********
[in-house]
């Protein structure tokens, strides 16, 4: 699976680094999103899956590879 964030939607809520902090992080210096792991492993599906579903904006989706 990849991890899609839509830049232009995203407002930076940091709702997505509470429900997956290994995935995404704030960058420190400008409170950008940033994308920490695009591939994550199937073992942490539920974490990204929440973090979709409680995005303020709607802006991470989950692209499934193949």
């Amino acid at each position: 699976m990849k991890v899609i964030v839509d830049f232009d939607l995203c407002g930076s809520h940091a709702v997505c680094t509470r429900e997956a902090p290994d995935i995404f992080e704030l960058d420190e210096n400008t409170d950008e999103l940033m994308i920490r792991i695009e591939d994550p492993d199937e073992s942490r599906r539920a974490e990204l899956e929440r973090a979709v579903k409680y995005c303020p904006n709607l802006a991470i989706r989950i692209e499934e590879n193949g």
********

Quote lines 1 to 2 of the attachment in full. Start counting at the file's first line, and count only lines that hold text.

[in-house]
């Protein structure tokens, strides 16, 4: 699976680094999103899956590879 964030939607809520902090992080210096792991492993599906579903904006989706 990849991890899609839509830049232009995203407002930076940091709702997505509470429900997956290994995935995404704030960058420190400008409170950008940033994308920490695009591939994550199937073992942490539920974490990204929440973090979709409680995005303020709607802006991470989950692209499934193949």